The Robot Institute of America (founded 1979) defined a “robot” as a “reprogrammable, multi-functional manipulator designed to move material, parts, tools or specialized devices through various programmed motions for the performance of a variety of tasks.”
Besides the fact that as a lexical entry, I find the definition above to be a sort of dictionary-robot, performing various tasks of definitional work simultaneously, I think it is interesting because it is purely functional. There is no etymology, no key to how to use the term, and it assumes a certain position of approach from within mathematics and computer science. I found an even dorkier (or more poetic?) definition at http://www.frc.ri.cmu.edu/robotics-faq/l.html :
Force through intelligence, where AI meets the real world.
Webster’s 3rd has defined a “robot” as an “automatic device that performs functions normally ascribed to humans or a machine in the form of a human.”
Here, we see the introduction of the human form, mechanized movement and machinery to the definition of “robot.”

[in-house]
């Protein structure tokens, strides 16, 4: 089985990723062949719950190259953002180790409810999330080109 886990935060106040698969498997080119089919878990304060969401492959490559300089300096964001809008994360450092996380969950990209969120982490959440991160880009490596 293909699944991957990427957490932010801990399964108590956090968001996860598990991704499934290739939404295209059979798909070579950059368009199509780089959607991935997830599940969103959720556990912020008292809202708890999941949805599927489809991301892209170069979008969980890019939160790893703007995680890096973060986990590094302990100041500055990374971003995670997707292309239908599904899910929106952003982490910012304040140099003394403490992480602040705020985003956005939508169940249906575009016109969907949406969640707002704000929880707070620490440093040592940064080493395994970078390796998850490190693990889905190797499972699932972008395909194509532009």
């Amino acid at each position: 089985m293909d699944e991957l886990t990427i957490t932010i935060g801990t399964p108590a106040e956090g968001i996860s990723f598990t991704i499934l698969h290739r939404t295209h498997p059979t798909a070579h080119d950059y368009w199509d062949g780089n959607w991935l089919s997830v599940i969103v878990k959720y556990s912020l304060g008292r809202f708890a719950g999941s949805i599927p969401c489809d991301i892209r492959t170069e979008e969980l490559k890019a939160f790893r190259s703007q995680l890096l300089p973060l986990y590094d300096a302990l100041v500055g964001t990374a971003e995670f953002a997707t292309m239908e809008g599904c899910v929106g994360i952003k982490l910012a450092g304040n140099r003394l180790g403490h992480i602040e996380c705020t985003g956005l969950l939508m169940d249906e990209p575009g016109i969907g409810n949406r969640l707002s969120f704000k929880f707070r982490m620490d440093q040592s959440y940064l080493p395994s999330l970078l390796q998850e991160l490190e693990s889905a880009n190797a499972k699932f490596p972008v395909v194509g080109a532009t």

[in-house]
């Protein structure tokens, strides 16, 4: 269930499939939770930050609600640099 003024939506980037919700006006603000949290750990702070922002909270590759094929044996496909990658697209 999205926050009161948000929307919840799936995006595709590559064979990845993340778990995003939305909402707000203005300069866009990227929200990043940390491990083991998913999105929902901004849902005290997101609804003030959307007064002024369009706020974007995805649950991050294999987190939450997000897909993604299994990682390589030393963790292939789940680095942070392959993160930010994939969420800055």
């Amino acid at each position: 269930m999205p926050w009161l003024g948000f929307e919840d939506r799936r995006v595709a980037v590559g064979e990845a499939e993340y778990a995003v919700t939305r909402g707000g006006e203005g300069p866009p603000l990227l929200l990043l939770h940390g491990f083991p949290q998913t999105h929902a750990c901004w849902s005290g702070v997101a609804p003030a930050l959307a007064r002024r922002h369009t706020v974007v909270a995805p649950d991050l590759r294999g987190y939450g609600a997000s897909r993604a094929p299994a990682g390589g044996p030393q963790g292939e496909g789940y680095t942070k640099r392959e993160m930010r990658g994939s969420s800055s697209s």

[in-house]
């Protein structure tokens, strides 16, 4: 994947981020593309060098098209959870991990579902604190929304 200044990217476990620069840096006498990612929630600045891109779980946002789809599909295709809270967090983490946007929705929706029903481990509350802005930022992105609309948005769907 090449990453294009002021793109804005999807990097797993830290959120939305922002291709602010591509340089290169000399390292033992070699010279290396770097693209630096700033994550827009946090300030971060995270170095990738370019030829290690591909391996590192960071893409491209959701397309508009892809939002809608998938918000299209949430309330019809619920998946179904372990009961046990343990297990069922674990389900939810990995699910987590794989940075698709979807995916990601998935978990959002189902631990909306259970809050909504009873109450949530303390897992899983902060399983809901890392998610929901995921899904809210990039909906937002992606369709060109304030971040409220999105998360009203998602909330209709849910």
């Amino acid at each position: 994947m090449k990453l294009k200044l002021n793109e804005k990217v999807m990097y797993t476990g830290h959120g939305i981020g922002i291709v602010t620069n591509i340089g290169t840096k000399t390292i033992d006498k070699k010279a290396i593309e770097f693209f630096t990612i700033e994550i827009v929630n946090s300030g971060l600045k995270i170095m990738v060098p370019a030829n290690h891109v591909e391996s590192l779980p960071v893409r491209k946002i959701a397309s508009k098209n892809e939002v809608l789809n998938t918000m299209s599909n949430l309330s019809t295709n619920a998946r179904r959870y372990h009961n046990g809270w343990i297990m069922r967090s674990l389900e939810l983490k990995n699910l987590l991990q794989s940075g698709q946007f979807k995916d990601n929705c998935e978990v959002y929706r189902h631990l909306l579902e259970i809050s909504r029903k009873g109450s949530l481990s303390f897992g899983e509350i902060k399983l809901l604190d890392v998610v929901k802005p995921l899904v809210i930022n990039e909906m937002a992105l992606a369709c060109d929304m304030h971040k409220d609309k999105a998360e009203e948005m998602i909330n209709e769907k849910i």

The Czech playwright Karel Capek coined the term “robot” in his 1921 play “R.U.R.” (Rossom’s Universal Robots). The term came from the Czech word for one who performs forced labor, as in a serf or a slave. The play was a critique of what Capek saw as the dehumanization of “Man” in an increasingly technological civilization. In his play, “robots” were chemically created, and not derived from machines, as the word is used now.
In 1942, Isaac Asimov coined the term for the science of robots, “robotics” in his short story “Runaround.” His 1950 short story, “I, Robot,” established the three Laws of Robotics, which mainly define a relationship of servitude between robots and humans.
“Robot” and “Robotics” have invented etymologies, directly tied to the literature of science fiction and anxieties of technology and civilization.
For further internets readin’ make sure to browse this Victorian Robots page.